American-Lithuanian basketball coaches and players brought basketball to this small Baltic Nation in the late 1920s. The most influential person during this period was Pranas Lubinas, also known as the grandfather of Lithuanian basketball, who coached the Lithuanian International basketball team and was the main factor why Lithuania won gold in both the 1937 and 1939 EuroBasket. On top of that, Pranas Lubinas also played in 1939 and was without a doubt the best player of the tournament.
Those two rather unexpected victories in EuroBasket were the reason why the popularity of basketball grew parabolically in Lithuania. The future seemed bright, but when WWII came, and the Soviet Union occupied Lithuania, its dreams to become the best basketball nation were crushed.
Under the Soviet Regime
Even though the Lithuanian basketball team did not exist from 1939 to 1991, Lithuanians never stopped playing basketball. Sadly, they had to play under the Soviet Union flag and win medals for its occupants. Of course, it was not the ideal scenario, but the best Lithuanian players had no other option to prove their greatness. And politics aside, the Soviet Union paid a lot of attention to sports as one of the ways to prove its power.
The Soviet Union won two Olympics, three FIBA World Cups, and 13 EuroBasket gold medals, and it was a dominant force in Europe when it came to basketball. Of course, players from Lithuania were always among the leaders of the Soviet Union team. Modestas Paulauskas, Stepas Butautas, Arvydas Sabonis, Šarūnas Marčiulionis, and many more Lithuanians played for the Soviet Union and carried it to victory. So, even though Lithuania did not officially exist, Lithuanian basketball never died.
After Lithuania regained independence on March 11, 1990, the Lithuanian national basketball team played in every single Olympic games. Only three other nations, including the U.S.A., can be proud of the same result. And Lithuania not only played in the Olympics but also won three bronze medals, including the one in 1992 when Lithuanians, with Sabonis and Marčiulions ahead, beat Russians in the bronze game. That game had a huge political meaning, and all of Lithuania celebrated the victory as if it regained independence for the second time.
The years went by, and Sabonis, Kurtinaitis, and Marčiulionis were replaced by younger Jasikevičius, Šiškausas, and Štombergas, but one thing never changed—Lithuania kept its place among the elite. And the more Lithuania won, the more young kids wanted to become basketball players.
Basketball runs through Lithuanians’ veins, so every young boy has a dream to become a professional basketball player and defend their country’s pride. There are a lot of quality basketball schools in Lithuania for kids to achieve their dreams and most of the money, which Lithuania spend on sports, goes directly to basketball. This mix of cultural importance and strong infrastructure lets basketball be the number one sport in Lithuania.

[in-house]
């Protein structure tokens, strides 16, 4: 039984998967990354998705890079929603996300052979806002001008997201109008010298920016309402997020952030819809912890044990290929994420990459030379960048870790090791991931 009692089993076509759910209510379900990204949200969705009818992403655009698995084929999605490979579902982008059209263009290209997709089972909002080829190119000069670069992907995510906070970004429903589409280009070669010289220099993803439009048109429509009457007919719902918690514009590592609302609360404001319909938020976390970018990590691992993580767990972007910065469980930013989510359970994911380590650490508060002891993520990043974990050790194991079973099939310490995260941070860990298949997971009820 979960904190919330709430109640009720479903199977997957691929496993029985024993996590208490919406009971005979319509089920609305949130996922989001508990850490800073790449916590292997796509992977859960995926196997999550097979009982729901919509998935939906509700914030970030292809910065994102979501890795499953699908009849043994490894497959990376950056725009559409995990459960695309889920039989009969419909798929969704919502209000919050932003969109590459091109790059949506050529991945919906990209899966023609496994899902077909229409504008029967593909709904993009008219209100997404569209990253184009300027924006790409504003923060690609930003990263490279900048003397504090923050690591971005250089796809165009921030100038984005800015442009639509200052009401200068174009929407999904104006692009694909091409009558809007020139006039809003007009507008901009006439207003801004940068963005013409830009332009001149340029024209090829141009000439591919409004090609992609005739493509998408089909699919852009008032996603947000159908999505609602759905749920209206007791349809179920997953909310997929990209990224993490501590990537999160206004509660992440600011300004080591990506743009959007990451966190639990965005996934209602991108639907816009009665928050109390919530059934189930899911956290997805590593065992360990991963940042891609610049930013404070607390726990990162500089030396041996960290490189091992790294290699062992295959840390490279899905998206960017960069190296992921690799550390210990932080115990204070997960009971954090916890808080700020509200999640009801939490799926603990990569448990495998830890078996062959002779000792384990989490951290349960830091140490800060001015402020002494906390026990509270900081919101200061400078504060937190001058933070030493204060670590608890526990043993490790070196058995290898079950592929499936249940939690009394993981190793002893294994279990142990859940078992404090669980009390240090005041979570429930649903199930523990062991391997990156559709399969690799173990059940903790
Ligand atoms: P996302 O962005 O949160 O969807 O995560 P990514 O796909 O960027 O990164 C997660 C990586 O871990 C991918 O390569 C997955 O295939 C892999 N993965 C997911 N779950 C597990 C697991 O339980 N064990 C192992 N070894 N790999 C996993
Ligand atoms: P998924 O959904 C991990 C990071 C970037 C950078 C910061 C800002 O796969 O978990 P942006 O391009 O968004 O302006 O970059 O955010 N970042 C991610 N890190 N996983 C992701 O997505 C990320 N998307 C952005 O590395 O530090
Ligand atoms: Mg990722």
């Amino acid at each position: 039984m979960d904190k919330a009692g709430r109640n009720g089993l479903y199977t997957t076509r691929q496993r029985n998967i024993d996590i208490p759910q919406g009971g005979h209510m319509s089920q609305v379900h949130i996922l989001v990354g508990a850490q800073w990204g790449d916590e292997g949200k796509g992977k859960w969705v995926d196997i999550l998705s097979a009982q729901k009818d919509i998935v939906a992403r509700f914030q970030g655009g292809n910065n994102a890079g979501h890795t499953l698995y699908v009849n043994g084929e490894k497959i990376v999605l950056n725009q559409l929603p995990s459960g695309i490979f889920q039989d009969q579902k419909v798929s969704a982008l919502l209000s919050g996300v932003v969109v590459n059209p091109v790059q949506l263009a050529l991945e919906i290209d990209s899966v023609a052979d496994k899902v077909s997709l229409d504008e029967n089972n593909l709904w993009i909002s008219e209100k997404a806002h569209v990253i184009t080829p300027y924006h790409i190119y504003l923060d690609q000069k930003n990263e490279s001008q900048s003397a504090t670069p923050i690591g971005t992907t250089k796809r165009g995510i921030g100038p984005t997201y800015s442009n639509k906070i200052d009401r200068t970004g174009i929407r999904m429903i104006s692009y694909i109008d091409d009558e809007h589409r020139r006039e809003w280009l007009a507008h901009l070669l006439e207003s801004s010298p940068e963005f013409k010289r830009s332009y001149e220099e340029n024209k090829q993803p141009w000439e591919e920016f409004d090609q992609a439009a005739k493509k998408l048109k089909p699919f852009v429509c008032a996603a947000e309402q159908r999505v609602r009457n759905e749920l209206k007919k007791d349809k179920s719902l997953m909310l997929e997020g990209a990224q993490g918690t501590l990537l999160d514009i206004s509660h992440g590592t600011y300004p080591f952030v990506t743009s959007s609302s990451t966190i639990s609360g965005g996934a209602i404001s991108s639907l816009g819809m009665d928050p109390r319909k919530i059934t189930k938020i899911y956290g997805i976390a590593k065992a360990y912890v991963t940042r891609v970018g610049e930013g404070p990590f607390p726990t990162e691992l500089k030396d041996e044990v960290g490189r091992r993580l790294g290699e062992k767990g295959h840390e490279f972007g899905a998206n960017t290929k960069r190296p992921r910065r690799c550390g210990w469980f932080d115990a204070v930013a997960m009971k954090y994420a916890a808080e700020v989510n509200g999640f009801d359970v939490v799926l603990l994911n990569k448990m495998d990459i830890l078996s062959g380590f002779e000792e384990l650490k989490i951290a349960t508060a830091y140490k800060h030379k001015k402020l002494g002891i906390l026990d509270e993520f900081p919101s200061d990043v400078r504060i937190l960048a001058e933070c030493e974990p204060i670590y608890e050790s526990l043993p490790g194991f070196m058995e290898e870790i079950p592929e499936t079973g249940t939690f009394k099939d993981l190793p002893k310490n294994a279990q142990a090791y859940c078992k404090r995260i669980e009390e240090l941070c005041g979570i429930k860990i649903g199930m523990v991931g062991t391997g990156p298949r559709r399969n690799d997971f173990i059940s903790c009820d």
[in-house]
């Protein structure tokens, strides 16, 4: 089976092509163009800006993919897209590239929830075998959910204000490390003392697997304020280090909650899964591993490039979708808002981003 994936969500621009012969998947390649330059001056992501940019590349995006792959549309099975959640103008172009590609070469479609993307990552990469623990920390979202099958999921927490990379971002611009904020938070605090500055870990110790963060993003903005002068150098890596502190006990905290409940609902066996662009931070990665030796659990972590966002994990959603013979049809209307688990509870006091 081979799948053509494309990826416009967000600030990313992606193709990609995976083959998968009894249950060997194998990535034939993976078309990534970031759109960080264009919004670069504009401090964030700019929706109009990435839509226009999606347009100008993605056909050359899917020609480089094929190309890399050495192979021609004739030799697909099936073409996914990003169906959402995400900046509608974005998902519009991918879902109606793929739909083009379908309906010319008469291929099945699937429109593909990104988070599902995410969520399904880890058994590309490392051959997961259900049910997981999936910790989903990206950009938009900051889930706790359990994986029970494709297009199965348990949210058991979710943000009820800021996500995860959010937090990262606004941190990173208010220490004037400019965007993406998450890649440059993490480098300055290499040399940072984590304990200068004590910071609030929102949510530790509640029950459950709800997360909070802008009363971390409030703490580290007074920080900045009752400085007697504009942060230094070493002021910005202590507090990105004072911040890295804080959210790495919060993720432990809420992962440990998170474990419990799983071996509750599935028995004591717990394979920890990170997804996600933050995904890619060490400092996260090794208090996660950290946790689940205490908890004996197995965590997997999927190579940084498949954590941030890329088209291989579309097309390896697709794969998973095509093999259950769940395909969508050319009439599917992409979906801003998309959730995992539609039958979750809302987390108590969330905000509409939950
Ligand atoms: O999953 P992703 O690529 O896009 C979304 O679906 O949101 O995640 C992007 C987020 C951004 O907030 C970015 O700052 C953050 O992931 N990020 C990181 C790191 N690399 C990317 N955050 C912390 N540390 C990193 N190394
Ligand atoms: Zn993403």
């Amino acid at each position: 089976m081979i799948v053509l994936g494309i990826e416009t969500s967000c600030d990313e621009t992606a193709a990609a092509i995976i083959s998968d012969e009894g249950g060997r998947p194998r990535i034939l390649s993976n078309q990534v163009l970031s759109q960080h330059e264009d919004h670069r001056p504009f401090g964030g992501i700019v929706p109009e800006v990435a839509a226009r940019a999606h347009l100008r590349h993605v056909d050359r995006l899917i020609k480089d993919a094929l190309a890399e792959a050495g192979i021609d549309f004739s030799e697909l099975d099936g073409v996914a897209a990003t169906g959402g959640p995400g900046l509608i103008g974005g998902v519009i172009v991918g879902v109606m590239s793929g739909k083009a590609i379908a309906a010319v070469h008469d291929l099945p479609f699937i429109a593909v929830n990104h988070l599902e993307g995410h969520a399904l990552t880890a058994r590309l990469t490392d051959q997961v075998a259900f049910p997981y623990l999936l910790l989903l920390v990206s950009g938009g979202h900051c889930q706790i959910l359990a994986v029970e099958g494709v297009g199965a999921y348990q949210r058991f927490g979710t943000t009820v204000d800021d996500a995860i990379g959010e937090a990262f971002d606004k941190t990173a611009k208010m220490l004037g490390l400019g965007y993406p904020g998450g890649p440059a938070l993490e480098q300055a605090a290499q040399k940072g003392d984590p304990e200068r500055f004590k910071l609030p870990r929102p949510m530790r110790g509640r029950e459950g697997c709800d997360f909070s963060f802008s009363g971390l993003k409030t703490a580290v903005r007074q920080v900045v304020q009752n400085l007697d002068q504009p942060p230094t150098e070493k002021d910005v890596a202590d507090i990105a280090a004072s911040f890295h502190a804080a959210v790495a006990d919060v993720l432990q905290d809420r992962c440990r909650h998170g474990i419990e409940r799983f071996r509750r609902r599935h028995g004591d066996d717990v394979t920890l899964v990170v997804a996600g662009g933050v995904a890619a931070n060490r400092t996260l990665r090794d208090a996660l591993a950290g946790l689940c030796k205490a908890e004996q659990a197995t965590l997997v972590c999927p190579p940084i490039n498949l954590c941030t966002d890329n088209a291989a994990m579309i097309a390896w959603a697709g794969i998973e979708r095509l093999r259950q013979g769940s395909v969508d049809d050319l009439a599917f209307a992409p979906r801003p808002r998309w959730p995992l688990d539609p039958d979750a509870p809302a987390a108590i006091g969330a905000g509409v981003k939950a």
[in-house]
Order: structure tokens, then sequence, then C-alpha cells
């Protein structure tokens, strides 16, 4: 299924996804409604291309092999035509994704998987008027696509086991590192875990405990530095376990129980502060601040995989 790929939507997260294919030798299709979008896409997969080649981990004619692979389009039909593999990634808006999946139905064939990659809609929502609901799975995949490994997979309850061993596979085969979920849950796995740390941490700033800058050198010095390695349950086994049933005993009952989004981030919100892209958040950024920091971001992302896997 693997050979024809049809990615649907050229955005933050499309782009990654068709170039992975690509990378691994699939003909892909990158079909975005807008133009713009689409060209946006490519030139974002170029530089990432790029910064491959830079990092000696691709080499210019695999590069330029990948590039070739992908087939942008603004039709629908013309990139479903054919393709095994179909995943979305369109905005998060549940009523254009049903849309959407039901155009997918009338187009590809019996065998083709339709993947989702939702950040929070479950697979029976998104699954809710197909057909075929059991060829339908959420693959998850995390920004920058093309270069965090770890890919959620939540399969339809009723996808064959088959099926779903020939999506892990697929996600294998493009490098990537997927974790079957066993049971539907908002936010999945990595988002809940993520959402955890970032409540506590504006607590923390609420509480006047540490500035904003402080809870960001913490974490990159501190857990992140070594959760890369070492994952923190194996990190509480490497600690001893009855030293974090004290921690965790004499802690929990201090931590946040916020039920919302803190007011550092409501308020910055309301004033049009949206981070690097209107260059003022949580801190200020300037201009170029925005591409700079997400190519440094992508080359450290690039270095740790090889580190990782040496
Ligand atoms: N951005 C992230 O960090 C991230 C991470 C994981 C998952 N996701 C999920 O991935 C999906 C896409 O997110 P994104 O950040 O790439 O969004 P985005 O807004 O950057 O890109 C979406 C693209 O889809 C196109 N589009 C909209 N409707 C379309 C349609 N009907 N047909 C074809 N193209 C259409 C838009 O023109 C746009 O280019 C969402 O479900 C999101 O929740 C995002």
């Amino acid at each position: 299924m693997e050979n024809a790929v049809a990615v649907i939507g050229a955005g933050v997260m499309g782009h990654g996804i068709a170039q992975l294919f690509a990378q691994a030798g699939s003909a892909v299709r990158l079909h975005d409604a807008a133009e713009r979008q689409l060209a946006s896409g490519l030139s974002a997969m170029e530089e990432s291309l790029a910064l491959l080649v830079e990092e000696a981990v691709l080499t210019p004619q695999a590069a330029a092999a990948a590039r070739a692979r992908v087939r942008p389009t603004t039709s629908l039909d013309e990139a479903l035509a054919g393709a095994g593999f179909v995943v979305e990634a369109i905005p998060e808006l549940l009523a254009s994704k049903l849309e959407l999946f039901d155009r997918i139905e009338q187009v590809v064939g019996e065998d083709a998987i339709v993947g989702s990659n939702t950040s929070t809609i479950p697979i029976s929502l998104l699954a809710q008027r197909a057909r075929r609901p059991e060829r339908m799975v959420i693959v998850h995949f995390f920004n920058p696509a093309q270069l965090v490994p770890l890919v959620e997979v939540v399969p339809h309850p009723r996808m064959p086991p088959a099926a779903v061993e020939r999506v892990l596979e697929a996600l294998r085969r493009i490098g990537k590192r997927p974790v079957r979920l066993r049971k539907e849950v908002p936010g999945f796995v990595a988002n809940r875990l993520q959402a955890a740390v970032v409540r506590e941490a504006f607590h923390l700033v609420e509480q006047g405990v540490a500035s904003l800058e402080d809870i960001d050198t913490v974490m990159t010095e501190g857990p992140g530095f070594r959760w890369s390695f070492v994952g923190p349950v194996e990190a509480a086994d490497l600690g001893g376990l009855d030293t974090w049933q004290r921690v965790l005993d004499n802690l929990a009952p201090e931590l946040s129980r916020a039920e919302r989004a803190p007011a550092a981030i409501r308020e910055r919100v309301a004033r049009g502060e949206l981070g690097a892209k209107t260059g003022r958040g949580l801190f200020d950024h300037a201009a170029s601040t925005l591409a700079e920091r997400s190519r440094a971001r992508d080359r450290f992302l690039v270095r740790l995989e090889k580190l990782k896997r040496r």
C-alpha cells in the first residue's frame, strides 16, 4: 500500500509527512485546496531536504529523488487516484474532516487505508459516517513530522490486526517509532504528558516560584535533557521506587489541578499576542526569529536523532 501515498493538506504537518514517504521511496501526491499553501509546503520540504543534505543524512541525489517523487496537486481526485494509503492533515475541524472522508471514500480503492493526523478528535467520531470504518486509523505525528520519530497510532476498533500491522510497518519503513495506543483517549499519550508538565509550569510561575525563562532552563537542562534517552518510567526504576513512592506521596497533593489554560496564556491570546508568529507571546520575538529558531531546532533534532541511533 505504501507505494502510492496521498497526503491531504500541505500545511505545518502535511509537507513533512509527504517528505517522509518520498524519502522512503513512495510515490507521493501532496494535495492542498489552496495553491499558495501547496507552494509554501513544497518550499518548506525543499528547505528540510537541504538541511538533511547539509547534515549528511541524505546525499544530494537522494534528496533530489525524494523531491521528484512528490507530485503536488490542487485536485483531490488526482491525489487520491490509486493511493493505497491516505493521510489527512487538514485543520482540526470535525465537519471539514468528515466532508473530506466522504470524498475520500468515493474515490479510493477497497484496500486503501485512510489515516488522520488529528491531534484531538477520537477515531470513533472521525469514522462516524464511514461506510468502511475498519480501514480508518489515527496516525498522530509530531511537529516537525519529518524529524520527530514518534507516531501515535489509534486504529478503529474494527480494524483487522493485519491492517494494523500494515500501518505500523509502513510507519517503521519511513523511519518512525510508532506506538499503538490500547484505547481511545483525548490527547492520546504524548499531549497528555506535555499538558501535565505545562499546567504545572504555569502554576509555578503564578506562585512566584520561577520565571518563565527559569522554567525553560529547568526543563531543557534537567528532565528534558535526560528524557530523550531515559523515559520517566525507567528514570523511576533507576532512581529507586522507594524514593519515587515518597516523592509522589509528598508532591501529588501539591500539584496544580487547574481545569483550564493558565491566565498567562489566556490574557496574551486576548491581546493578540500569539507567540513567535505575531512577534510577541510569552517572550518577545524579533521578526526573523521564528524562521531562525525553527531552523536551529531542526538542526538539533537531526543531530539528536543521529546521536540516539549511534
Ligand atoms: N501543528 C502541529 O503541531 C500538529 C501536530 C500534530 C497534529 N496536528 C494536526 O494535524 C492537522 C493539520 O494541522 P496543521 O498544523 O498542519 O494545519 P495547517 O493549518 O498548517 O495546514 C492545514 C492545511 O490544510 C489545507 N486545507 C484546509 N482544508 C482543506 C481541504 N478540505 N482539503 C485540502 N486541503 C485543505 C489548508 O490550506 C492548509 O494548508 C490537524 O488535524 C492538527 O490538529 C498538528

Also, Lithuanians are among the top 20 tallest countries in the world, which is a huge advantage on a basketball field. For example, arguably the best ever Lithuanian basketball player, Arvydas Sabonis has a height of 2.21 meters. Jonas Valančiūnas, the big guy of Toronto Raptors, is 2.13 meters.
Pranas Lubinas is a two time EuroBasket champion, and de facto MVP of 1939 EuroBasket. Ironically, he couldn’t get the MVP award because he was too tall (1.98 meters) according to FIBA regulations.
Arvydas Sabonis is arguably the best Lithuanian basketball player. The center played for Real Madrid during his best years and only went to the NBA after a serious injury. Many analytics believe that he could easily be the best ever European basketball player if not for the injury.
Šarūnas Jasikevičius was the MVP of 2003 EuroBasket, in which Lithuania won gold medals. Many people crown Šarūnas as the best Lithuanian point guard to play the game. He is currently coaching Kaunas Žalgiris.
Šarūnas Marčiulionis was the first ever Lithuanian to play in the NBA. Šarūnas also introduced the Euro-step move to the USA and helped Lithuania win bronze medals in the 1992 and 1996 Olympics.
Rimas Kurtinaitis is the only non-NBA player ever to participate in the NBA All-Star Three-Point Contest. His three-pointers helped Lithuania to win many games throughout the years.
Ramūnas Šiškauskas was the captain of the Lithuanian national basketball team for many years and is known as the “Baltic Pippen” because of his similar game style to the legendary Scotty Pippen.
Jonas Valančiūnas is the center of Toronto Raptors and the leader of the current Lithuanian basketball team. He is yet to become a legend but is definitely on the right path.